Carlos S. Alvarado, Ph.D., Visiting Scholar, Rhine Research Center
In this blog, the fourth in a series, I am focusing on another problem in writing about the past, that is, approaching the past in a presentist way. By this I mean presenting past developments basically as they relate to present needs, concerns, and ideas, and not in their own terms, as well as the interpretation of the past from the perspective of the present. While this practice is understandable because it helps practitioners build a professional identity, such an emphasis can be problematic. For example, if the account in question focuses solely on work and ideas of the past that are similar to those of the present, we will end with an account that supposedly “explains” the present but that misses many developments that were important to those who lived and worked in past times. What you end up with may well be a justificatory history but not a study of what actually took place (if that is ever possible considering limitations of documentation and context). It is important, therefore, to remember that parapsychology developed not only through ideas similar to present ones but also from the influence of dissimilar concepts.
Ideas that are not popular or that are undesirable today tend to be neglected when looking to the past. For example, many in parapsychology today do not believe that psi phenomena have a physical basis in the sense that ESP and PK are explainable by the projection of physical or biophysical forces from the human body. Consequently the topic receives little contemporary discussion in the writings of modern parapsychologists, even those who are historians of the field. But there is a large literature about such forces that was published before and during the initial development of psychical research. For example, many wrote about physical mediumship in terms of force models. Examples include American educator and clergyman Asa Mahan (1799-1889), English chemist and physicist William Crookes (1832-1919), and Italian psychiatrist Enrico Morselli (Crookes, 1874; Mahan, 1855; Morselli, 1908).
The same may be said about writings about physical ideas of ESP. To ignore such ideas in our accounts of the development of the field because many today do not believe in physicalistic explanations of psychic phenomena is a distortion of the historical record even though it may be in keeping with modern ideas. I am not calling for a defense of these forces today, but rather to acknowledge the existence of a conceptual tradition generally ignored in historical accounts written by parapsychologists. Failure to treat the past in its entirety may not impact on the work of modern parapsychologists, but it results in an incorrect account of our history and in the elimination from the current record of aspects that contributed to the development of the field.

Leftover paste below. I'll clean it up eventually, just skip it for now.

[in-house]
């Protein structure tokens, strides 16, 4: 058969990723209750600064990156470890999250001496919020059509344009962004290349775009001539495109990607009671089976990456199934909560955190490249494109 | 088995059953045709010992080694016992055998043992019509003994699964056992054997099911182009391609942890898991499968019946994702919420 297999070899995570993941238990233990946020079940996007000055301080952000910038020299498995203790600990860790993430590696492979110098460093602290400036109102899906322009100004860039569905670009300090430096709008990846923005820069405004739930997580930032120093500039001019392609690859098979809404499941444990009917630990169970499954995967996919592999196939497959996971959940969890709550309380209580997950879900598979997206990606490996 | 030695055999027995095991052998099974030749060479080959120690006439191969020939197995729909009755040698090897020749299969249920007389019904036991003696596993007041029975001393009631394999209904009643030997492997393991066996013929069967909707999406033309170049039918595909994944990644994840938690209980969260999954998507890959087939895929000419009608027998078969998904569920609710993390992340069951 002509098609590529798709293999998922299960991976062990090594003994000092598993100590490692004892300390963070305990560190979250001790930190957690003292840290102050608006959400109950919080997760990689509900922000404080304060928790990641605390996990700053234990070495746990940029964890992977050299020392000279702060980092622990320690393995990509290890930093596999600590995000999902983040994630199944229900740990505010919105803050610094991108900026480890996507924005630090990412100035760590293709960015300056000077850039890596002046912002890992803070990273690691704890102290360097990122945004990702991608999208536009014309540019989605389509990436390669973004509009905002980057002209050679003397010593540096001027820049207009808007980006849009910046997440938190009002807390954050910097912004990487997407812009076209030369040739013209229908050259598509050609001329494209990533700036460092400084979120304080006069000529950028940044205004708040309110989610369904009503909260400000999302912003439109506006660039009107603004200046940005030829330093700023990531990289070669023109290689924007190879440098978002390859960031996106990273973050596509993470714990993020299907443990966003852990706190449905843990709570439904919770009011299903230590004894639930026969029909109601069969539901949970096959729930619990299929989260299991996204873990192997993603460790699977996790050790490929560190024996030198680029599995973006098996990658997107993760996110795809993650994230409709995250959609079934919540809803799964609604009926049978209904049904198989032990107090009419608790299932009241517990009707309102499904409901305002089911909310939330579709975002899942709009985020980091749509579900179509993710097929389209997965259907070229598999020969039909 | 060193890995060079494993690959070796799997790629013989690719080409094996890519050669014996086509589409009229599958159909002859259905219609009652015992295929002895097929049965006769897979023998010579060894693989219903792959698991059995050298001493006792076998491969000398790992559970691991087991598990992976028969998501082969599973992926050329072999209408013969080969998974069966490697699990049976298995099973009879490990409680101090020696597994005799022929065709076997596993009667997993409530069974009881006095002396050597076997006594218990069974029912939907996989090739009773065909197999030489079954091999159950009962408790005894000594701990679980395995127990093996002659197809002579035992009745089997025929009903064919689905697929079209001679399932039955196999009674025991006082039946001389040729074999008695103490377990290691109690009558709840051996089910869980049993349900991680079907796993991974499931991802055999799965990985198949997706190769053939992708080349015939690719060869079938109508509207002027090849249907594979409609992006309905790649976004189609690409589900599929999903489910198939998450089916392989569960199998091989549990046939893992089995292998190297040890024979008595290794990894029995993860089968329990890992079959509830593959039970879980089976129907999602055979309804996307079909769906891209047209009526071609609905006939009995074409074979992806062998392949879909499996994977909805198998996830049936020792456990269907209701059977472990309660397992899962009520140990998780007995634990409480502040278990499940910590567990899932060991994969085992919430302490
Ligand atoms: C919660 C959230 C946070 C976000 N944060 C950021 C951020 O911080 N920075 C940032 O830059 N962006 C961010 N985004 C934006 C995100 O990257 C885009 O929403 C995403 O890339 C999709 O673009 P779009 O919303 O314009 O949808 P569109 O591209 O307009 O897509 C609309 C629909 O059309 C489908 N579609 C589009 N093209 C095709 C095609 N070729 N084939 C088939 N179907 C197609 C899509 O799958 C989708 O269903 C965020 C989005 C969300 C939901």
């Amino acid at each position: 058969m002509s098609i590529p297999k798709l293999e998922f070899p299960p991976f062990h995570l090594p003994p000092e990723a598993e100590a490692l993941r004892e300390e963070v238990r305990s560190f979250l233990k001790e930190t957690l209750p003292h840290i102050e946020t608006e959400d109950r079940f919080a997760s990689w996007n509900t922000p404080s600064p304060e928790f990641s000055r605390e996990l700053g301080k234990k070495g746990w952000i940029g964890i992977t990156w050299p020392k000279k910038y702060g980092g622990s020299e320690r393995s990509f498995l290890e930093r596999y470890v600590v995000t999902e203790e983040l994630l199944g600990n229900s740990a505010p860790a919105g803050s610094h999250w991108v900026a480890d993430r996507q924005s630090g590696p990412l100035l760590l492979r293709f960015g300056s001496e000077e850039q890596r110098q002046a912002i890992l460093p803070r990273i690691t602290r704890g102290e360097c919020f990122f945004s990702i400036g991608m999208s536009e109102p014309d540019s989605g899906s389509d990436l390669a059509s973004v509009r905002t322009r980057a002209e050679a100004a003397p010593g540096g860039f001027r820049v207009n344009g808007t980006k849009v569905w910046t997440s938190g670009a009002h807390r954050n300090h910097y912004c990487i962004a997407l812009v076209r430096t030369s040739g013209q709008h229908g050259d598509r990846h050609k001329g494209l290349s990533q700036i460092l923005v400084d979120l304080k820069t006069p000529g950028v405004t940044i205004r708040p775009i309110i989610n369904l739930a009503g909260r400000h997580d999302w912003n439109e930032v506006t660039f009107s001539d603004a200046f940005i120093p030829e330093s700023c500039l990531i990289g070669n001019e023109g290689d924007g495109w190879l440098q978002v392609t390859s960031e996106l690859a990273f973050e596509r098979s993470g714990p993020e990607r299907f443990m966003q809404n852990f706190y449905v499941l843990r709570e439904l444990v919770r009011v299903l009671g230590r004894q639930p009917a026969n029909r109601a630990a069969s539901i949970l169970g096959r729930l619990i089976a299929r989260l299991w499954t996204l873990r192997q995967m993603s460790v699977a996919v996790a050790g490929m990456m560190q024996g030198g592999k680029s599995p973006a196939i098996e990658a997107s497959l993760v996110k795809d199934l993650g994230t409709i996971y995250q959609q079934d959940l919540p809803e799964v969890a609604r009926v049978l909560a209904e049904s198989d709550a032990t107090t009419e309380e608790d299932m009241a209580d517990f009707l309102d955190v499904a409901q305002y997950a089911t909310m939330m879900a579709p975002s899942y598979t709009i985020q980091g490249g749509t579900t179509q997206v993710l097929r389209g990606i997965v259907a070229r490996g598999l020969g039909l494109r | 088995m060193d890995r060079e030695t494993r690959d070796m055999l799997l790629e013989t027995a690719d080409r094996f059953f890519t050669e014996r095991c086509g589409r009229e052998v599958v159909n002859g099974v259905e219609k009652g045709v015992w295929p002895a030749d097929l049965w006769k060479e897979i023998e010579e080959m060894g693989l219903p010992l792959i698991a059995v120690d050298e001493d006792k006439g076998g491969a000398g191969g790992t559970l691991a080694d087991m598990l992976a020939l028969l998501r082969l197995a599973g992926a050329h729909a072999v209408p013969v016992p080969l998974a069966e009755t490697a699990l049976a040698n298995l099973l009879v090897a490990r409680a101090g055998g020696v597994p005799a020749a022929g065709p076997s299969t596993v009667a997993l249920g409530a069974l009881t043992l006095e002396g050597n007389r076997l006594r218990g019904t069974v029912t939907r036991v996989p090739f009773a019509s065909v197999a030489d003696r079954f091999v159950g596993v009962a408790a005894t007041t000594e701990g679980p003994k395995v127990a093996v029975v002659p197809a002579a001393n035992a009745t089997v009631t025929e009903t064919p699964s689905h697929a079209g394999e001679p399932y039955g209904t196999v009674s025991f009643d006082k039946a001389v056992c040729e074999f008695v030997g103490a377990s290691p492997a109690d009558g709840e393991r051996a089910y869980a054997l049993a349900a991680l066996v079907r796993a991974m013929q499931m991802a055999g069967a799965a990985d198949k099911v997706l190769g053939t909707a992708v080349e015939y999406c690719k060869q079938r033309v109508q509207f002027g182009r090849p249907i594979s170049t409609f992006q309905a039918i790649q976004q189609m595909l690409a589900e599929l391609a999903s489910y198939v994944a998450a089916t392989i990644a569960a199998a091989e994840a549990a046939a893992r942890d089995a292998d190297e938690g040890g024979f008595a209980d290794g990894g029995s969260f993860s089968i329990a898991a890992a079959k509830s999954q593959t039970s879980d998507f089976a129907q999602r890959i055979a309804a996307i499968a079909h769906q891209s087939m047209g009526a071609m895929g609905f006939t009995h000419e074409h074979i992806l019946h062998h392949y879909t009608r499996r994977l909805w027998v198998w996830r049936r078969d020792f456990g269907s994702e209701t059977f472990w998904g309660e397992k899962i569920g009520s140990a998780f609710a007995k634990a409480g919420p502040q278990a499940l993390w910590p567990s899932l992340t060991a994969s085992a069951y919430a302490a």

We may also learn much from historians of science and medicine who study concepts believed today to be erroneous. This is important not only to get a more complete account of past developments, but to understand the work and assumptions of past workers. Examples of this include studies of cosmology, of the humors of Hippocratic and Galenic medicine and other concepts such as the ether.
Another issue is that the past is frequently used by scientists to justify the present. As historians Roy Porter and Mark Micale (1994) stated in their anthology of essays, Discovering the History of Psychiatry, “for professional purposes, each generation of practitioners has written a history that highlights those past ideas and practices that anticipate its own formation and consigns to marginal status competing ideas and their heritages” (pp. 5-6).
The same may be said about discussions of the past based only on evidentiality. It is easy to dismiss many important issues from the past if we believe now that specific phenomena do not exist or are weak evidentially. This is also done with topics and phenomena some find embarrassing and threatening to the scientific status of modern parapsychology, such as physical mediumship (and particularly materialization phenomena), poltergeist reports, or the issue of survival of death. Although this serves some present purposes of presenting high standards as researchers and respectable images of the field, it fails to represent the events present in our history and the beliefs of those who worked in previous eras.
Crookes, W. (1874). Researches in the Phenomena of Spiritualism. London: J. Burns.
Mahan, A. (1855). Modern Mysteries Explained and Exposed . Boston: John P. Jewett.
Morselli, E. (1908). Psicologia e “Spiritismo”: Impressioni e Note Critiche sui Fenomeni Medianici di Eusapia Palladino (2 vols.). Turin: Fratelli Bocca.
Porter, R., & Micale, M.S. (1994). Introduction: Reflections on psychiatry and its histories. In M.S. Micale & R. Porter (Eds.), Discovering the History of Psychiatry (pp. 3-36). New York: Oxford University Press.
*This is an excerpt from a previously published article: Distortions of the past. Journal of Scientific Exploration, 2012, 26, 147–168.